For years, Sting was one of the hottest babyfaces on the North American wrestling scene. His flashy moves and all-around babyface energy put him alongside Ric Flair as one of the top stars in the territories.
As the facepaint-wearing surfer, the real-life Steve Borden battled almost everyone who came through the curtain to challenge him. His feuds with the likes of Ric Flair and The Great Muta made for some of the greatest matches witnessed by fans in the nineties.
With that said, here are five of Sting’s greatest feuds.
Ric Flair / Four Horsemen
Sting’s feud with Ric Flair is considered one of pro wrestling’s finest storylines. Their first match against each other was a 45-minute Broadway at the inaugural NWA Clash of the Champions event on March 27, 1988. From there on, the two men would have countless classics against each other for years to come.
Not only did the feud establish Sting as a singles star, it helped put WCW on the map during the early 1990s. The two men would briefly form an alliance as part of the Four Horsemen. They main evented the final “Nitro” against each other. Flair also inducted arguably his greatest rival into the WWE Hall of Fame in 2016.
Hollywood Hogan / nWo
The Sting-Hogan feud was the hottest storyline before the Attitude Era took the pro wrestling world by storm. The two men had been occasional partners before the Hulkster decided to turn his back on WCW and the fans by forming the New World Order. The nWo kicked off their reign of terror at Bash at the Beach 96. To make matters worse, the trio tricked the fans into thinking that Sting, of all people, had joined them.
Sting’s rivalry with the nWo led to the dramatic reimagining of the surfer gimmick. The Stinger adopted a somber, dark look (based on Brandon Lee’s character from The Crow). The “Crow” Sting would then build-up an 18-month feud with Hollywood Hogan and the nWO. The Starrcade ’97 climax, however, was underwhelming, to say the least.
Vader will forever be remembered as one of the greatest superheavyweights of all time. He was extremely agile for a man his size, and would occasionally hit moonsaults and other aerial moves to a huge reaction from the crowd. Vader shared an extremely stiff rivalry with Sting, and was responsible for putting the Stinger down in front of his loyal fans.
The two men had classic battles during WCW’s formidable years. Their match at The Great American Bash ’92 propelled them to greater heights. It was truly a clash of David and Goliath. Jim Ross’s epic call made the match even more memorable. After 17 minutes of extreme physicality, the big man put an end to the Stinger’s world heavyweight title reign.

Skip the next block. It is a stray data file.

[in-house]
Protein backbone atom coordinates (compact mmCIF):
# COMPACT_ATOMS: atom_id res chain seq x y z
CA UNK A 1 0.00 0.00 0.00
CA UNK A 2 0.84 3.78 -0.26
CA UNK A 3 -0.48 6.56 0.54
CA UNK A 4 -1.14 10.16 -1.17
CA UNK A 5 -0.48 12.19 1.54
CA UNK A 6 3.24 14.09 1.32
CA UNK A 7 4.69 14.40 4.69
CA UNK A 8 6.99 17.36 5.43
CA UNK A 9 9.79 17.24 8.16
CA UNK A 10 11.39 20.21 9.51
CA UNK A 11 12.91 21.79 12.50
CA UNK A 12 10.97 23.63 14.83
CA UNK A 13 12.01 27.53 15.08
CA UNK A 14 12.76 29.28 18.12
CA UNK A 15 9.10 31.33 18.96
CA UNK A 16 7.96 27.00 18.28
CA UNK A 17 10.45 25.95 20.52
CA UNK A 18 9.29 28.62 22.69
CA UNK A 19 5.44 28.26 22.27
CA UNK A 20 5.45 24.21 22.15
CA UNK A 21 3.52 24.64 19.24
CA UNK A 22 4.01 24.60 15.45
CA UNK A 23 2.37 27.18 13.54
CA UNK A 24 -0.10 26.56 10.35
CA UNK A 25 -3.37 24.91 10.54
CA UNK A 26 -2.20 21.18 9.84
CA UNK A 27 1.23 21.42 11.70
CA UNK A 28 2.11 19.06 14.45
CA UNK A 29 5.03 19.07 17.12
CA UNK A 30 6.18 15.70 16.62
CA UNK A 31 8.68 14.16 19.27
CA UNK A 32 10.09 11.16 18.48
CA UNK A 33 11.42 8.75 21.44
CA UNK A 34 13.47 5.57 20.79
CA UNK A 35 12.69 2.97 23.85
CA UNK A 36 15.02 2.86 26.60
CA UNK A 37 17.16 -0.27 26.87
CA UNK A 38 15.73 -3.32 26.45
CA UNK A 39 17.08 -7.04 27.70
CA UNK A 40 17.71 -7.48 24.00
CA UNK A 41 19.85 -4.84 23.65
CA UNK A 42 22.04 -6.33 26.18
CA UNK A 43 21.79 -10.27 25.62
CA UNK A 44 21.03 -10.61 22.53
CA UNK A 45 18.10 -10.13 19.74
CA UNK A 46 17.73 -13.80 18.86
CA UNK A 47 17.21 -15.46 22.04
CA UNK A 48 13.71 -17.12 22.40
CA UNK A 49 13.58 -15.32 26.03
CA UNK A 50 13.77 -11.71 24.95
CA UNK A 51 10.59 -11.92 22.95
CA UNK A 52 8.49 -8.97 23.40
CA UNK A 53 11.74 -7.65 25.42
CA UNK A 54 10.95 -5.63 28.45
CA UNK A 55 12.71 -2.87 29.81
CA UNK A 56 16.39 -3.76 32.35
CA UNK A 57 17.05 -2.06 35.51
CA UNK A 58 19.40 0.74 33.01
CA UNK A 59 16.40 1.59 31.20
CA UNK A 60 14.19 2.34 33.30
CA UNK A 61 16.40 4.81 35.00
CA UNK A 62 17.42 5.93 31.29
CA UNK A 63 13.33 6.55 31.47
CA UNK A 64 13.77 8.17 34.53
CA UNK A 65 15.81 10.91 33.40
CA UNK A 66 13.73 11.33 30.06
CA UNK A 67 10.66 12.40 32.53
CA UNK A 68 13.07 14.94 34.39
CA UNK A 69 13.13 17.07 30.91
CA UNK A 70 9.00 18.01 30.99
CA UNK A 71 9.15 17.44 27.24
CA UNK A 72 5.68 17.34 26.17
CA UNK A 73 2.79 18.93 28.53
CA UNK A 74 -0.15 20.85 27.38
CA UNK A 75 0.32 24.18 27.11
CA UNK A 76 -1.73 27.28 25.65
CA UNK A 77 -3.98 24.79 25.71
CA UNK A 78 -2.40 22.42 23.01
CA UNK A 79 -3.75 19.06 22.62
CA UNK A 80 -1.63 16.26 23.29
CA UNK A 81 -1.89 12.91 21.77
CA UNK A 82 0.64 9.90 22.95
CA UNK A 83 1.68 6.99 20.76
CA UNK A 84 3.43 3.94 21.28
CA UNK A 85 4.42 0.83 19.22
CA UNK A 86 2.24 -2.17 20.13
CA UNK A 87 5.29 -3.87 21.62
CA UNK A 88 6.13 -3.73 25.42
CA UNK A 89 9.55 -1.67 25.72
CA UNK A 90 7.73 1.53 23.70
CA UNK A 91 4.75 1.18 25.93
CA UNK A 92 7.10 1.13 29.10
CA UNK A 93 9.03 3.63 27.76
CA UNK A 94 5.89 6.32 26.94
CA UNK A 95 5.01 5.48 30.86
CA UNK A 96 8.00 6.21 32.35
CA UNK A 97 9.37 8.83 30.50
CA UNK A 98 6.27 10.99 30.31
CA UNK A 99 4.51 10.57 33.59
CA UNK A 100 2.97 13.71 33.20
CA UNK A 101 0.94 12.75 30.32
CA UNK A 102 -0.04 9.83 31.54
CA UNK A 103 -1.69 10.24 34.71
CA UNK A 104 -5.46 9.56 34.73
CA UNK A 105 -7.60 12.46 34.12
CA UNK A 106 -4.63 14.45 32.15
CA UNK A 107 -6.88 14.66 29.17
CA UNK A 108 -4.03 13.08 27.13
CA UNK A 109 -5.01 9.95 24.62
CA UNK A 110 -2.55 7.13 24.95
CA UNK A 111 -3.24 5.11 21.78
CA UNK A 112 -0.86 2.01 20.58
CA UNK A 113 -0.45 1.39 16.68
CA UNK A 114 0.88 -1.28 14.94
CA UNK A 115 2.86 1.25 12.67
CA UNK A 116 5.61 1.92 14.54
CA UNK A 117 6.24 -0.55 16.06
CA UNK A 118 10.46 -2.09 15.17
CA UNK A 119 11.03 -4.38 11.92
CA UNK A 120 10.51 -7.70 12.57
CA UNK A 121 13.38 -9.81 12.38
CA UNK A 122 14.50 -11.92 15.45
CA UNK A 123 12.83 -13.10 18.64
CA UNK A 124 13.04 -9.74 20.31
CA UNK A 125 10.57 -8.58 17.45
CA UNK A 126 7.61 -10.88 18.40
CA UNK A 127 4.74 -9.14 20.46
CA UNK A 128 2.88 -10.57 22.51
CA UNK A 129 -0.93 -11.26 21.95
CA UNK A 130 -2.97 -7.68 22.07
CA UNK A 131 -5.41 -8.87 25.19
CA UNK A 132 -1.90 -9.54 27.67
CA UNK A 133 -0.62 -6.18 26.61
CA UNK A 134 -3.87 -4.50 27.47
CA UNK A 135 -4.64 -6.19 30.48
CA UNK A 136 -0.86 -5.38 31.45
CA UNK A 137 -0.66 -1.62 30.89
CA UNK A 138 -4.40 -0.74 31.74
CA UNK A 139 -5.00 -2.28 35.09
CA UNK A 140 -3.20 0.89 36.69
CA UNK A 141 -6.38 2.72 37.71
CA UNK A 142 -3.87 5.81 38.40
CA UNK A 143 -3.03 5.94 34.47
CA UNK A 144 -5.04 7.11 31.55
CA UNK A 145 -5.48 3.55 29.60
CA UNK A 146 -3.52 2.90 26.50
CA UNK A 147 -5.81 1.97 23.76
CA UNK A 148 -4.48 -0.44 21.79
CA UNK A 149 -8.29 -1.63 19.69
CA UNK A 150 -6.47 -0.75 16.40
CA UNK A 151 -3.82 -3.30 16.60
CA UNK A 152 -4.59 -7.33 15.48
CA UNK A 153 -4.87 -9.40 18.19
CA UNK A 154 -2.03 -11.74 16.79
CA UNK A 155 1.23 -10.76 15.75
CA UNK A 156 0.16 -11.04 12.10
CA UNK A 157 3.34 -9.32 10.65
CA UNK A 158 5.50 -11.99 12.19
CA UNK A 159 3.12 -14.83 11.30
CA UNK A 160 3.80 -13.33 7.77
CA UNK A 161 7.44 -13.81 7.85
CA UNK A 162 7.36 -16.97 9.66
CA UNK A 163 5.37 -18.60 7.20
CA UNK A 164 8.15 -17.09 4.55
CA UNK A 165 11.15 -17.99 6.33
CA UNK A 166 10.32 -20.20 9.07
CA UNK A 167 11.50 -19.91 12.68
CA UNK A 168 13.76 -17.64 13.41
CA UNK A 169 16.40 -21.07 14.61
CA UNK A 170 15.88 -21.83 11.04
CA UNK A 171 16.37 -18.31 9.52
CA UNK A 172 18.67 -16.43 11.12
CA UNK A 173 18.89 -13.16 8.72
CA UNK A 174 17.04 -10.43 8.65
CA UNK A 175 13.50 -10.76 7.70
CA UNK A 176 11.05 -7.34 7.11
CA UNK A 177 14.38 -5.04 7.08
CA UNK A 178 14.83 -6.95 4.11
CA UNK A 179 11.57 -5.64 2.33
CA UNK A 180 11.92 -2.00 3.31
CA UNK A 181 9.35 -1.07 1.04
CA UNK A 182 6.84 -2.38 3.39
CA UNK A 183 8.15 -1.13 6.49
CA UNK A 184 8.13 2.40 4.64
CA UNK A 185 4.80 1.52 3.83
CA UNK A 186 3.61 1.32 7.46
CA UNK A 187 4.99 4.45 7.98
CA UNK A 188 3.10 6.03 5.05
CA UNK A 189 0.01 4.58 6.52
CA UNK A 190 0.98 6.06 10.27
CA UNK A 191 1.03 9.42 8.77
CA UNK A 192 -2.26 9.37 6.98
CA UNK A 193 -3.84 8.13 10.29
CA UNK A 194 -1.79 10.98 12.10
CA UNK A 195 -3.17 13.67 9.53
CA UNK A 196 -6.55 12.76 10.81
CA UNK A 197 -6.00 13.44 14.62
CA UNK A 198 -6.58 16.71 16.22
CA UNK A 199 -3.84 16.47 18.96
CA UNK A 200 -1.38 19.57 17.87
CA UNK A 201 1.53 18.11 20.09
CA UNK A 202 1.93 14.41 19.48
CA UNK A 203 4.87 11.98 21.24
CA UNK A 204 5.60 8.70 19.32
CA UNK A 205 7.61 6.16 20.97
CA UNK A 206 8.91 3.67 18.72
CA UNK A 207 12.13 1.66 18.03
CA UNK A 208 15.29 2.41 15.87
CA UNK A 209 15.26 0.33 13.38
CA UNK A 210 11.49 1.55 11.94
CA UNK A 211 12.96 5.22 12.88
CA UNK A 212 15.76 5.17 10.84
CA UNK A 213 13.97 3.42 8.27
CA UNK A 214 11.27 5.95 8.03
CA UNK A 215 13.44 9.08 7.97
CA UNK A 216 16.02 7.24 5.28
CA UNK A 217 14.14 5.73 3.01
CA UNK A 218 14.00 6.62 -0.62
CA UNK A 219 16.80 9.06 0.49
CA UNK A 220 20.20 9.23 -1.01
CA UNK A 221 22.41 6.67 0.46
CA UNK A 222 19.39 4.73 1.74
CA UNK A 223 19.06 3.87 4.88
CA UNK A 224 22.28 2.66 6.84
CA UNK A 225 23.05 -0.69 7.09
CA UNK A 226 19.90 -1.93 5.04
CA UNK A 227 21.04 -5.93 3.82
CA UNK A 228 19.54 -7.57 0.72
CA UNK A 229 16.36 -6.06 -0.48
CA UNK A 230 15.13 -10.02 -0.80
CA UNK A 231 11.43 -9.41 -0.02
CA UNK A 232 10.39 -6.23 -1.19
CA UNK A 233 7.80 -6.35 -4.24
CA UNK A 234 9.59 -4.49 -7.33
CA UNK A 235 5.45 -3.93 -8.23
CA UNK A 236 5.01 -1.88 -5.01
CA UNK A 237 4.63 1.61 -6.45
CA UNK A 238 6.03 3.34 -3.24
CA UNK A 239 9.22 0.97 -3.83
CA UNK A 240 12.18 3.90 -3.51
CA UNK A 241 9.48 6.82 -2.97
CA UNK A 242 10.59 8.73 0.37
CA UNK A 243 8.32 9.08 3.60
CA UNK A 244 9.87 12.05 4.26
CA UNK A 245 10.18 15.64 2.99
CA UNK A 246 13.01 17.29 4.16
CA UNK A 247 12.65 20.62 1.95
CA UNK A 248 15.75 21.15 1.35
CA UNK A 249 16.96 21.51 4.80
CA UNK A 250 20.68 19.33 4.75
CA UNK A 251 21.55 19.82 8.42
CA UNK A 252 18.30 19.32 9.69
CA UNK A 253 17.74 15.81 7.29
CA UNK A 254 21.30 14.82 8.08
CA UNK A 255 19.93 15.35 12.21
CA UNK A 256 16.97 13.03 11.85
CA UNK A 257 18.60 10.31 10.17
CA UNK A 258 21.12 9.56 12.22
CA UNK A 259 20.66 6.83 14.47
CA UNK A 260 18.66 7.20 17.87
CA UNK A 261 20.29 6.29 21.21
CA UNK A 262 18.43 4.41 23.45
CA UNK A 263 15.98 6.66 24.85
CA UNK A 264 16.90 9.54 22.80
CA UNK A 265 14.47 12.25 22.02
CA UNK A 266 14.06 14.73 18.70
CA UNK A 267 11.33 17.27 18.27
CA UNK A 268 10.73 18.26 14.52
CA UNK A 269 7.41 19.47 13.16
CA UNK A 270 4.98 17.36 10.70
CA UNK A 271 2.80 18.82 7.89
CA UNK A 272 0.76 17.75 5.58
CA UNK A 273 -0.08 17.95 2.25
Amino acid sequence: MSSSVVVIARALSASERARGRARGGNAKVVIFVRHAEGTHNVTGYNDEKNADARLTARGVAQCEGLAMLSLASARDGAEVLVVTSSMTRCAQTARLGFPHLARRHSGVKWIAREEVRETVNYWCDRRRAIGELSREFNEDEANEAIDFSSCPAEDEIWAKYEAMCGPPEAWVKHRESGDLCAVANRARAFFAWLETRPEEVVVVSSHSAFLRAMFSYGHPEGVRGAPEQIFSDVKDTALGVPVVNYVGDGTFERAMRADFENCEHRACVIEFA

Few believed Mick Foley to be a solid contender, let alone a main event player, when he debuted in WCW as Cactus Jack in 1991. The company saw “Surfer” Sting as the perfect launching pad for a raw Jack. The two men were soon put together in a program that led to some fantastic early matches in Foley’s career.
Their feud also saw the involvement of Abdullah “The Butcher,” who would occasionally pop up to cause problems for the Stinger. When Foley joined TNA (IMPACT Wrestling) in 2008, he found himself at odds with the Main Event Mafia (of which Sting was a prominent member). He also defeated Sting after a brutal match at Lockdown for the TNA World Heavyweight Championship.
The success of the nWO storyline started to cool off following the controversial ending to Starrcade ’97. By 1999, WCW was already getting crushed by rival WWE in the ratings war. With defeat in sight, the company made the decision to put the top title on Jeff Jarrett. As the champion, Double J clashed with Sting, but the feud was not able to help Ted Turner’s promotion turn the tide.
It was in TNA that the two men got to explore their rivalry to its fullest potential. Sting joined the promotion as a full-time talent in 2006. He was soon competing for the world title, co-founding the Main Event Mafia with Kurt Angle in the process. Jarrett also had a brief association with the faction, but it was mostly used to build up a feud with Sting.
The Great Muta
The Great Muta burst on the NWA wrestling scene in the 1990s. The North American audience hadn’t seen such a performer, and were quickly drawn to Antonio Inoki’s disciple because of his incredible charisma and in-ring style. The Great Muta soon found himself in a career-altering feud with the Stinger in NWA.
The two men had incredible chemistry inside the squared circle. Muta’s feud with Sting established the man from the land of the rising son as one of the biggest heels in WCW at the time. The feud came full circle as Sting participated in Muta’s retirement match in Pro Wrestling NOAH on Jan. 22, 2023.
Sting and Rick Rude had an intense rivalry that saw the two put together classic matches in early 1990s. “The Ravishing One” was one of the biggest heels of his era and it was only logical for him to go up against a rising babyface in the Stinger.
As great as the two were together inside the ring, they couldn’t prevent the miscommunication that ended Rude’s wrestling career. Rude suffered a back injury after he took the full force of a springboard plancha by the Stinger at NJPW Wrestling Dontaku in 1994.
Despite the injury, Rude continued the match and went on to defeat Sting for the WCW International World Heavyweight Championship. The decision, however, was reversed because of the injury sustained to Rude and his subsequent retirement.
Did we miss any other of Sting’s greatest rivals? Let us know in the comments section below!